By Nina Zipkin
Managing email can be a chore. It can steal time from more important tasks and even dull your brain. A University of London study found that those who constantly check their e-mail could see an IQ drop of 10 points, a steeper drop than from smoking pot. Not only that, some estimate businesses can lose $650 billion dollars annually thanks to unnecessary inbox clutter. So what can you do to prevent this loss of time, money and brain power? Here are 11 strategies to win back control.
Take short cuts
Write templated responses that can be easily updated to streamline the reply process. Google Labs, for example, even offers an option called “Canned Responses.” To create canned responses that work for you, think ‘will someone ask me this question again’ when you write any email. Some productivity experts even save these as signatures that they can access while at the office or on the road.
Write better subject lines
Add a verb to your subject line – confirm, discuss, review – to better help your recipient understand what they need to do. This tactic will help spur action and keep you on target when you write. Make sure it’s search-friendly. Ask yourself: Does this subject line have the key words you’ll need to find it easily in the future?
Keep it simple
Productivity expert Jason Womack suggests you keep emails to one topic. He says people respond only when they have answers to all the questions they’ve been asked so a simpler email can ensure a faster response.
The magic five sentence-email
An effective e-mail will answer these questions – Who are you? What do you want? Why are you asking? Why should I help? What’s next? If you can, try and keep your notes to five sentences or even three or four. Limiting yourself will help you focus on what’s important.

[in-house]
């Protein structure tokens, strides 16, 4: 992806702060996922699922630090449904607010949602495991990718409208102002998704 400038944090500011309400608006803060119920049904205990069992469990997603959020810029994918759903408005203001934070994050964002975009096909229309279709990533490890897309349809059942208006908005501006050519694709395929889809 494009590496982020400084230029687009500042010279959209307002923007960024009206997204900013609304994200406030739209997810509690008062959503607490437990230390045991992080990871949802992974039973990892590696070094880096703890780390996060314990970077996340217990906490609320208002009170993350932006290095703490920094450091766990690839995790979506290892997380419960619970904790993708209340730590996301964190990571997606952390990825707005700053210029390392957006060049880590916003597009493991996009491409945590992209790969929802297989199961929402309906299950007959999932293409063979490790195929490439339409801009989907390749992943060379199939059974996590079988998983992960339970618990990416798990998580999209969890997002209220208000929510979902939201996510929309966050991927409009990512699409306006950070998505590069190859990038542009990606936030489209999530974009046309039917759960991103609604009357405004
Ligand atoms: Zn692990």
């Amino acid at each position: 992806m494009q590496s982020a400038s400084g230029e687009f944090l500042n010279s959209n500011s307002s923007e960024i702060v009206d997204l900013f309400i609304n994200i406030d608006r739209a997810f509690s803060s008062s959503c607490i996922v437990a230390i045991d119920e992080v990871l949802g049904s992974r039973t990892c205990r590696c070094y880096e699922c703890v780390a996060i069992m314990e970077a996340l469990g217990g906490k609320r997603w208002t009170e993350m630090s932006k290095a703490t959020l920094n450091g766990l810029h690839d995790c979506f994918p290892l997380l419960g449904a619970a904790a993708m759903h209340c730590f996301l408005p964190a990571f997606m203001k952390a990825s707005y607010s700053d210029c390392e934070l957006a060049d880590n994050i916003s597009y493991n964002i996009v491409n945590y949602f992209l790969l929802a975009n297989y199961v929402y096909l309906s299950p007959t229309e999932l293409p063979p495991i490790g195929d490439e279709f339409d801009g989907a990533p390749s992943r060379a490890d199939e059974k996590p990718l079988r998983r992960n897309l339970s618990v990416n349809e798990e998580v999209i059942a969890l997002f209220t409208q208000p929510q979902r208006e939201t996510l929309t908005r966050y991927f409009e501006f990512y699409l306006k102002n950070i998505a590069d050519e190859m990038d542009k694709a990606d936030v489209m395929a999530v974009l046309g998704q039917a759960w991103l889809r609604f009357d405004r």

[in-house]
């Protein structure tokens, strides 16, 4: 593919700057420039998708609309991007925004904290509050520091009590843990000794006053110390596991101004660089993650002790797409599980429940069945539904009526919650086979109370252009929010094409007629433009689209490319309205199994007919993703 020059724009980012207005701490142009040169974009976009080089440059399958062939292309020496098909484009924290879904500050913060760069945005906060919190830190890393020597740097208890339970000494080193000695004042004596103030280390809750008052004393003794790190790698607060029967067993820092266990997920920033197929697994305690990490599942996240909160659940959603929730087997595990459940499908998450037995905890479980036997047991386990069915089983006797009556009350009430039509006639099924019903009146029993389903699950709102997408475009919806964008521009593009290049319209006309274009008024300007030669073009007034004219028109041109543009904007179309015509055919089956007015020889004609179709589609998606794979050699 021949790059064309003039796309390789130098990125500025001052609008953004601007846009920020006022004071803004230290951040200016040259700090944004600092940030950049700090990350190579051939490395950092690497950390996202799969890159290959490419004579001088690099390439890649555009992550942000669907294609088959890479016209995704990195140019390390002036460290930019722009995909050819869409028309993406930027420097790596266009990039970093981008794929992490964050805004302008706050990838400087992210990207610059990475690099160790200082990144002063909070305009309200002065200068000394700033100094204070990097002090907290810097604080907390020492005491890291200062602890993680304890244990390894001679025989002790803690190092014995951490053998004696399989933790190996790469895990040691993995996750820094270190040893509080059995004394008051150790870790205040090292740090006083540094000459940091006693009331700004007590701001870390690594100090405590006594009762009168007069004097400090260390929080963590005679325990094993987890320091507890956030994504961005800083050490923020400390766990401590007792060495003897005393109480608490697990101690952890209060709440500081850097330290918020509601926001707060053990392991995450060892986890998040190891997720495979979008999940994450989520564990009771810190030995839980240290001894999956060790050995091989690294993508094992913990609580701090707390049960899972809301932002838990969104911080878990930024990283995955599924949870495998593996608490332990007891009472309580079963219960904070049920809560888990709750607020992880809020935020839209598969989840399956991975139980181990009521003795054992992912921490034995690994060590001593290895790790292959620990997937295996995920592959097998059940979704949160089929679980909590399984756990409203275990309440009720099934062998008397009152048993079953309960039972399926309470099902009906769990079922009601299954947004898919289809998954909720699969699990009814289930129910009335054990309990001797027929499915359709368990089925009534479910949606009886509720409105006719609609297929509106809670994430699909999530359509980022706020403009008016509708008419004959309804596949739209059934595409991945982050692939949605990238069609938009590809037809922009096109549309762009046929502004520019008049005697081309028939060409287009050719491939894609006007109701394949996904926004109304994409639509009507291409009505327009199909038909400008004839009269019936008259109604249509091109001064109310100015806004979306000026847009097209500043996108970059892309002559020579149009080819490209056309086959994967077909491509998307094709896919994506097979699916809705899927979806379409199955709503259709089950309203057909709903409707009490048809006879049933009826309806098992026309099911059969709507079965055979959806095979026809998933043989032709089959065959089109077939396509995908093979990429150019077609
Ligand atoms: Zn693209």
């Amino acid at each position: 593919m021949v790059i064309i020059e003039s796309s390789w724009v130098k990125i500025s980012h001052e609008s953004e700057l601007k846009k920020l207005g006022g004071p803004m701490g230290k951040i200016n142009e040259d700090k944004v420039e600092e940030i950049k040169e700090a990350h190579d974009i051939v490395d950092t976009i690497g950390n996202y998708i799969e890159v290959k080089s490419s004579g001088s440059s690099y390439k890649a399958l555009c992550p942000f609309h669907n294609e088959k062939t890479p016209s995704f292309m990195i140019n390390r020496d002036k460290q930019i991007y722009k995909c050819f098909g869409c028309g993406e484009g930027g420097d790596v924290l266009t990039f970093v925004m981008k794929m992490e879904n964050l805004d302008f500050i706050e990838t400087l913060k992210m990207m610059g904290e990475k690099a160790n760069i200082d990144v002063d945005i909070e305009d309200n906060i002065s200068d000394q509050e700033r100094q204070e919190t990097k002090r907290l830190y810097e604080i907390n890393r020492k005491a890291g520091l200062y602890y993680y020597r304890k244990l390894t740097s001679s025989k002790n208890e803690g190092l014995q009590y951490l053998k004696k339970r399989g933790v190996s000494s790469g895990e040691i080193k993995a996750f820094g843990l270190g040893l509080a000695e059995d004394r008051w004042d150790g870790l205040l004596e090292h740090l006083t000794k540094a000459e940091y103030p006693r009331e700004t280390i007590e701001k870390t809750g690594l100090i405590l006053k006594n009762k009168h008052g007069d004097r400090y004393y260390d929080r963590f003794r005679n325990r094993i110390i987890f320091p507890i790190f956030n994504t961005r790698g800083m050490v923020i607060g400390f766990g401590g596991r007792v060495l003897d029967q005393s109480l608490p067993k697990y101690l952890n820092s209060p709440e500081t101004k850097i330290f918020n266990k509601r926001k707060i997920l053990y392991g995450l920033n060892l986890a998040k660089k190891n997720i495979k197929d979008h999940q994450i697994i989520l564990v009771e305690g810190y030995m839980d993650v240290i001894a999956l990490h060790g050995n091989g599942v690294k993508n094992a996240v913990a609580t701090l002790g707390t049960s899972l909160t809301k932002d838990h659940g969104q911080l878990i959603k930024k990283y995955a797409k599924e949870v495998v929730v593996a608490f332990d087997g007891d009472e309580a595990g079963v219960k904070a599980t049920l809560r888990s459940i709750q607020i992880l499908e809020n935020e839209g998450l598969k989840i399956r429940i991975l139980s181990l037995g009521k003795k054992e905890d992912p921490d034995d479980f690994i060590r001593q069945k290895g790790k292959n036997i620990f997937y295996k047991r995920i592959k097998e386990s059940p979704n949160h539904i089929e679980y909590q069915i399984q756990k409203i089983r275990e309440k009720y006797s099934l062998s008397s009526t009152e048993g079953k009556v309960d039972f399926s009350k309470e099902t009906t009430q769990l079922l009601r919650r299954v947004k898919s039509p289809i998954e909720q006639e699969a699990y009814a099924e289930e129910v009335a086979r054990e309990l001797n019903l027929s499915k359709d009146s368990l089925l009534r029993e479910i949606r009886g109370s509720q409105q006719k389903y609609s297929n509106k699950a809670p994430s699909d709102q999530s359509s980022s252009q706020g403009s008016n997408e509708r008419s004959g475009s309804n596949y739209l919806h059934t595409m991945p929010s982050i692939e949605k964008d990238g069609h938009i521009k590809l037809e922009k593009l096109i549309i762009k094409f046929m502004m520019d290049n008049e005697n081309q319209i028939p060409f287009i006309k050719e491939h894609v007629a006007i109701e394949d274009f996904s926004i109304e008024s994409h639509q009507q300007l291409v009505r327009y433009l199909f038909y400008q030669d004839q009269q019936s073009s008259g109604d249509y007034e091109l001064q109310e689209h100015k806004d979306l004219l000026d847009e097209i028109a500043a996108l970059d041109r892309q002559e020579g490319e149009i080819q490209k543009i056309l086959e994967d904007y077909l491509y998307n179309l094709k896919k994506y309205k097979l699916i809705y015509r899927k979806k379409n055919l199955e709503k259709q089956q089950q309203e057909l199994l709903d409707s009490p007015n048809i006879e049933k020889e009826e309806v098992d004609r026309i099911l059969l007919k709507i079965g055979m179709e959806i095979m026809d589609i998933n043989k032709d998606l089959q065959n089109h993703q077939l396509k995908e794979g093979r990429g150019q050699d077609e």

Designate a time
Turn off your alerts so you see how much you get done when you aren’t constantly reviewing your inbox. And set a timer. Experts recommend you check email just 2-4 times a day, reading email for only 45 minutes a session.
Need to track your follow up? Consider BCC-ing yourself on those emails and then moving them to a folder labeled “Follow up.” Check just this folder instead of your inbox to stay on top of the work you need to complete so you don’t get distracted.
Text, chat or call instead
When a discussion leads to more than two emails, pick up the phone or get on chat. Give your number to point people you trust to relay urgent messages, especially if you’re out of the office.
Train your colleagues
If a conversation is settled, write “no reply needed” to prevent more emails in your box. Stress that staffers shouldn’t feel the need to reply to mail when they can’t best answer a question.
Reply only when needed and don’t deal first with non-urgent e-mails. And don’t reply if the ‘ask’ isn’t clear. You shouldn’t waste time trying to understand a request that wasn’t well thought out to begin with.
Unsubscribe from unwanted newsletters, direct others to specific folders automatically and move anything you don’t need immediately to an archive. Use tools like Google calendar to schedule meetings, eliminating the need for endless “when are you free” email chains.
Keep only two types of emails in your inbox: Those you haven’t read yet and those you need right away. Once you’ve pared down your inbox, you can focus only on the messages pertinent to what you’re working on now.